What is a Management Committee?

A community based children’s service is governed by a voluntary management committee or board. Services that are managed by the community are more able to:

  • make decisions which reflect their community and its culture

  • be well connected to their community

  • be responsive to their community

  • adjust service delivery quickly

  • develop social capital by building connections, relationships and networks for families

  • contribute to the development of capable, healthy communities.


Members of the committee/board are elected by members of the organisation at the Annual General Meeting (AGM). The committee/board’s role is to govern the organisation for the following twelve months.


The committee/board is ultimately responsible for meeting the organisation’s legal obligations and ensuring its on-going viability. The committee/board is also the employer of all the staff who work for the organisation.


The committee/board is accountable to members of the organisation, clients and the broader community, including regulatory agencies such as the Australian Children’s Education & Care Quality Authority (ACECQA), Department of Education and Communities, NSW Community Services, and the NSW Office of Fair Trading (if the organisation is a corporation) or the Australian Securities and Investments Commission (if the organisation is a company).


To ensure that the organisation meets its objectives, the committee/board employs a director to manage the day to day operations of the service. The effectiveness of the organisation depends on a well defined partnership between the committee/board and the director. The partnership requires:  clear understanding of the roles and responsibilities of each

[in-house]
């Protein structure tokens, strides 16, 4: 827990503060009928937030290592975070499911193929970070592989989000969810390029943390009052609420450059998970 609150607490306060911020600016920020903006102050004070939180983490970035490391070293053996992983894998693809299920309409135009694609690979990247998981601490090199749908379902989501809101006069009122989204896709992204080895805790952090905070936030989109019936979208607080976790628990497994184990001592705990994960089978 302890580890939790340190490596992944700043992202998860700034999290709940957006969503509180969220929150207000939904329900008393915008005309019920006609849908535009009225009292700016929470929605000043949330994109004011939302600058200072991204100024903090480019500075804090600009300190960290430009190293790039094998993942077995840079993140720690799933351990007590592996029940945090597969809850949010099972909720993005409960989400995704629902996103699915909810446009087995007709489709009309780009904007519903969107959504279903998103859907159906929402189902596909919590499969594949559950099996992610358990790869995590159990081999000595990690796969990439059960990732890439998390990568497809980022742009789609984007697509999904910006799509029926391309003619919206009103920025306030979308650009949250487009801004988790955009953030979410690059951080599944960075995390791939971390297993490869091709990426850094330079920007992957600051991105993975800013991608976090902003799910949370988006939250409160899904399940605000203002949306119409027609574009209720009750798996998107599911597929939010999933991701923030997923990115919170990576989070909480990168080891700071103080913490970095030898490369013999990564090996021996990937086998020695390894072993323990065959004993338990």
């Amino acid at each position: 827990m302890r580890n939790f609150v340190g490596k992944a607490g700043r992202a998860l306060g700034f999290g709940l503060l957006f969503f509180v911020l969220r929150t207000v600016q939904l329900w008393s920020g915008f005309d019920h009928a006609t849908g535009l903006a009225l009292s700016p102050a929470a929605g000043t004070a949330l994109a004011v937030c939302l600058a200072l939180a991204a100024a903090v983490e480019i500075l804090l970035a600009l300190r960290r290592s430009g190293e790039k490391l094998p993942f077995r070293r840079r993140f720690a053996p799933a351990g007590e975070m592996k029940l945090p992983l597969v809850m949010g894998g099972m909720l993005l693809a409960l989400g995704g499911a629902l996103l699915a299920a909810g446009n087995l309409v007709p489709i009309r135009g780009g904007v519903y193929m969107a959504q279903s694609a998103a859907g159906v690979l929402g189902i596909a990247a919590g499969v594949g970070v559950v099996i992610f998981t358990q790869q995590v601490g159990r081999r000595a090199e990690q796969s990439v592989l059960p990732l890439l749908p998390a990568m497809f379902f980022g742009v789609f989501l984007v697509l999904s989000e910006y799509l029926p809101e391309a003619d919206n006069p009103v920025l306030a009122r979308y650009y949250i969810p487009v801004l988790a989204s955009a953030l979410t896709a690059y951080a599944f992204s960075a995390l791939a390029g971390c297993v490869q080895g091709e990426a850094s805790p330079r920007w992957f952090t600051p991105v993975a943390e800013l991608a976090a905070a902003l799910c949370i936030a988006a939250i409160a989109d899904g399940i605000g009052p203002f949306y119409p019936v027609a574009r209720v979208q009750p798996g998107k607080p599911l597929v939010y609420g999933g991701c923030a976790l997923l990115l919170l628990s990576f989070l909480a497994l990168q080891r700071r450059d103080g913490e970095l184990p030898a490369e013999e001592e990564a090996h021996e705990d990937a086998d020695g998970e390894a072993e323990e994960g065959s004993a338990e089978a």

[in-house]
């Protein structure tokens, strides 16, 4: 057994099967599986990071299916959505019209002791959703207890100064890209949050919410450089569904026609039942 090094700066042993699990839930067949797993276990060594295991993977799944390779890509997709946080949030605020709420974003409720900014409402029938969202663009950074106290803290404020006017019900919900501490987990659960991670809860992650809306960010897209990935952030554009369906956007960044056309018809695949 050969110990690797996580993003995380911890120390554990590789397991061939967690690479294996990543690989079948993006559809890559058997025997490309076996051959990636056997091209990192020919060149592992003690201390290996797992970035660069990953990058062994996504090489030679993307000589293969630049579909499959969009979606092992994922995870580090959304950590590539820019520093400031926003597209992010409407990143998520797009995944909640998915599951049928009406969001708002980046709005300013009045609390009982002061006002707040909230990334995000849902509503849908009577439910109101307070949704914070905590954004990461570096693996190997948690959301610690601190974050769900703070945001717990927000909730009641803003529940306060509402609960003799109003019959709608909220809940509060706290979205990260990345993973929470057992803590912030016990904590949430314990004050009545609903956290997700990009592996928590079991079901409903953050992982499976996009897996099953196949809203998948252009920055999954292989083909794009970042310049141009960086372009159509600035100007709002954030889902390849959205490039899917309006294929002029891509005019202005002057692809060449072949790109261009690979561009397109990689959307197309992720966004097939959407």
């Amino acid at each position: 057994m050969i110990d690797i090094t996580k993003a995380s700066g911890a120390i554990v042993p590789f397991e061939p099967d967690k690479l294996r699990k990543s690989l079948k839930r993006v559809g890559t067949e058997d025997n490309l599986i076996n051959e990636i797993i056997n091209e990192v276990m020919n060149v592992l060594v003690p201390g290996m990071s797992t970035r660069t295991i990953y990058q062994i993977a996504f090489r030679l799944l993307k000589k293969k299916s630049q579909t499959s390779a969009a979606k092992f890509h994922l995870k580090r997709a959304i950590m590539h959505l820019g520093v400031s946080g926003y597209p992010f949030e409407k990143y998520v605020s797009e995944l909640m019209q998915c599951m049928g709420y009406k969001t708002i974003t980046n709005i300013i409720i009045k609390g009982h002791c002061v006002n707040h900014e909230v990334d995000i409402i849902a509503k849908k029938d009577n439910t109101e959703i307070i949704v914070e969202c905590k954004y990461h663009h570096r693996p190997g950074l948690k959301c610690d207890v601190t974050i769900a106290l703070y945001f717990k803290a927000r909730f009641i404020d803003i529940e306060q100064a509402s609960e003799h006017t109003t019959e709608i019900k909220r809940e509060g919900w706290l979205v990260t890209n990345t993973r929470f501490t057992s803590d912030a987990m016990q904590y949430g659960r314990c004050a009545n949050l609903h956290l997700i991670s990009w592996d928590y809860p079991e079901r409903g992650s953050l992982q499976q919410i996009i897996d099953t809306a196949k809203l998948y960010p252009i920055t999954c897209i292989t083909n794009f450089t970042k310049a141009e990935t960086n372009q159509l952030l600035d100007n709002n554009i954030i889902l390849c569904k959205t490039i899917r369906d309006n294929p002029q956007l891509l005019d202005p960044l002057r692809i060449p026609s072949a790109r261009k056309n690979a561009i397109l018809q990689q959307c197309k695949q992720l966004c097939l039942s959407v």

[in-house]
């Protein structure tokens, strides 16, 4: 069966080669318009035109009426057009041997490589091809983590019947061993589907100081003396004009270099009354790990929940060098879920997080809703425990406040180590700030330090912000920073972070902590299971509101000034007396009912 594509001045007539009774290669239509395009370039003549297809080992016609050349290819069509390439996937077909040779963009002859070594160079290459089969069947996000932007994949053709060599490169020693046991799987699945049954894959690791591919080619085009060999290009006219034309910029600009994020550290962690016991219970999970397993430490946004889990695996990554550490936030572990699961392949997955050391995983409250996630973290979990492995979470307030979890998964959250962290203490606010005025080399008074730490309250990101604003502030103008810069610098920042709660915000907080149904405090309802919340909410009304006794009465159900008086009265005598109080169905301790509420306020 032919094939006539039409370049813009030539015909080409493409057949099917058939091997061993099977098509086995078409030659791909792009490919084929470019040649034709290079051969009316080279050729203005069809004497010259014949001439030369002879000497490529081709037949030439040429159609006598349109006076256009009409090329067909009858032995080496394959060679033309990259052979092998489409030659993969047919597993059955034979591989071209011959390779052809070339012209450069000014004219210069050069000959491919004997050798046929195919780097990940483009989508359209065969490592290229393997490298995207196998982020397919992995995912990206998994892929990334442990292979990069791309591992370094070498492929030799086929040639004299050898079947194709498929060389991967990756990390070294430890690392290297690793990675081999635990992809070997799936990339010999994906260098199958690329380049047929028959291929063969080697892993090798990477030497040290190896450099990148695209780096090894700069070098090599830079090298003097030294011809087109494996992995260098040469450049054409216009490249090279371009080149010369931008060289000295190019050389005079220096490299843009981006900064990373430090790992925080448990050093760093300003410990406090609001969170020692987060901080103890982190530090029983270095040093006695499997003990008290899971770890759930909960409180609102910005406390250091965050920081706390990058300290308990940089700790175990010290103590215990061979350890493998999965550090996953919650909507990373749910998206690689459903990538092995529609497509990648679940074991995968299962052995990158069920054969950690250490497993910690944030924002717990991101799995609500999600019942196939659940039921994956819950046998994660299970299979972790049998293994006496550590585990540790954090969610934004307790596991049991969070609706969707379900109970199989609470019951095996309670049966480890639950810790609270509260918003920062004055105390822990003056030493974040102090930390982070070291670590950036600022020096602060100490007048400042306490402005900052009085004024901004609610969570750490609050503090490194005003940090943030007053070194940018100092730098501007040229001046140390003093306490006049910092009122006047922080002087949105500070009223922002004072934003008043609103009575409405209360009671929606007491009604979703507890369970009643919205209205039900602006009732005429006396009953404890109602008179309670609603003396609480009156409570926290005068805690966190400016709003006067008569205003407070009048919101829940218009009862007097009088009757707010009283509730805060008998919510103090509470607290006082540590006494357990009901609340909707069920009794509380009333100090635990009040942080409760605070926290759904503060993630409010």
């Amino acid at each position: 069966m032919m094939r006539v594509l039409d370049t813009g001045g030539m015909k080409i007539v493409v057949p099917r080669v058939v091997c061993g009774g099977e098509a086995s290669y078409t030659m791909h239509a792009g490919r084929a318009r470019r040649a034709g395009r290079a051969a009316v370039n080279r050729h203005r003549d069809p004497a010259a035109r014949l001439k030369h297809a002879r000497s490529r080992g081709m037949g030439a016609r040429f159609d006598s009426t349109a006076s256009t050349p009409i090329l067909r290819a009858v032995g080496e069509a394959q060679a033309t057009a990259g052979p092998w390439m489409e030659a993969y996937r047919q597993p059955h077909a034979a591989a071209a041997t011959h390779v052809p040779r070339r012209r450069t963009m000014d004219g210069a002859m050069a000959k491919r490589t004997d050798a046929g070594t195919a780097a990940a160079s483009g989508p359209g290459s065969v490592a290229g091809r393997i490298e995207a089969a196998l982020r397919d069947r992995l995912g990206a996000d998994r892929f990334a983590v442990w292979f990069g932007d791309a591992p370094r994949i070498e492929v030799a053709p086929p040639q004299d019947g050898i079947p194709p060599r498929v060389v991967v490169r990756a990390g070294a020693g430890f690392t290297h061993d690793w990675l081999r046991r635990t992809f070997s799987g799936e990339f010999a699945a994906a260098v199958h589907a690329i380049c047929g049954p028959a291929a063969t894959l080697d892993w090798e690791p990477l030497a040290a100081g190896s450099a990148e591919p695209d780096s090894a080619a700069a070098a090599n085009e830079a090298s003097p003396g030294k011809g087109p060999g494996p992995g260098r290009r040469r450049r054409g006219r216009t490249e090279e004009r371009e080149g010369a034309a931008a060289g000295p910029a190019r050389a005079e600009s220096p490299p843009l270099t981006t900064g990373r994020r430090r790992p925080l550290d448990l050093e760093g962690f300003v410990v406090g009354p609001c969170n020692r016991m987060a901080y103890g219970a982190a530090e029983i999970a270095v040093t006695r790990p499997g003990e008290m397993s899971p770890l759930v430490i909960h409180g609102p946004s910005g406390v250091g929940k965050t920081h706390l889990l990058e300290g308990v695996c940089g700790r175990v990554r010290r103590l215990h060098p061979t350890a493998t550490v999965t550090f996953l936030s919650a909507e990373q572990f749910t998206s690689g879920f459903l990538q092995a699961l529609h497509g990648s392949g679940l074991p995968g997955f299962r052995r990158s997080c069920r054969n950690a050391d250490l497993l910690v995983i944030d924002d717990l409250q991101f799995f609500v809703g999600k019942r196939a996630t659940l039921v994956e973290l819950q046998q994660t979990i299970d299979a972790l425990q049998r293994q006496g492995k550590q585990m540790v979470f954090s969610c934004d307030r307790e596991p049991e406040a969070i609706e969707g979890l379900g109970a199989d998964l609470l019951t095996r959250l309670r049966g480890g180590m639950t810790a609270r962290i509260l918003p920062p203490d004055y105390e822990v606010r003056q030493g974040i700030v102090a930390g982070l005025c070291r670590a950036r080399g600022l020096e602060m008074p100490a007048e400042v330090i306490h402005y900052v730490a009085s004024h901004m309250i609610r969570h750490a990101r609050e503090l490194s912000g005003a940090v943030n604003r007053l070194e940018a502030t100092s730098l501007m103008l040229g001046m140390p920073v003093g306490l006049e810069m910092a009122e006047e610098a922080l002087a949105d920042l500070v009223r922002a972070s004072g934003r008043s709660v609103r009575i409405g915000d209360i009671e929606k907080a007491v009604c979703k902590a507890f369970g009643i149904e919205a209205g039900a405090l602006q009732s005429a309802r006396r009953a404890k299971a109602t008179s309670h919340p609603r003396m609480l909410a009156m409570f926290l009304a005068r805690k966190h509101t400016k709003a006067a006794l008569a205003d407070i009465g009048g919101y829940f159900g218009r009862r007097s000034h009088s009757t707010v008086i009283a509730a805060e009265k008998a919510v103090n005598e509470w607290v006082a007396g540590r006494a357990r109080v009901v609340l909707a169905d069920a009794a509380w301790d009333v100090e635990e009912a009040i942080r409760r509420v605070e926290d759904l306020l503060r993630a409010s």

Roles and responsibilities of the committee/board In children’s services


the role of the committee/board is to:


  • determine the service’s mission and purpose

  • set the strategic directions of the organisation, that is, develop the service’s strategic plan

  • appoint and monitor the performance of the director, the nominated supervisor, the responsible person and the educational leader (they may be the same person)

  • ensure there are sufficient certified supervisors to cover the opening hours of the service every day

  • ensure staff are employed in accordance with industrial obligations

  • ensure compliance with legal obligations

  • ensure the on-going financial viability of the service

  • ensure the development of a service philosophy (statement of principles)

  • monitor and evaluate the service’s performance against the strategic plan (including the committee/board’s own performance)

  • enhance the profile of the service in the community

  • recruit and orient new committee/board members.

  • collaborate with the director as the “expert in the field”


Individual roles of committee/board members

In addition to understanding the role of the committee/board as a whole, each member needs to be aware of their individual role on the committee/board (particularly if they are an office bearer).Following is an outline of individual roles of the office bearers and the ordinary members of the committee/board. This is a guide which should be adapted to meet the needs of your service. Some tasks may be delegated to paid staff.

President or Chairperson


The president/chairperson’s role encompasses three broad areas:


  • leadership of the committee/board

  • liaison with director

  • public relations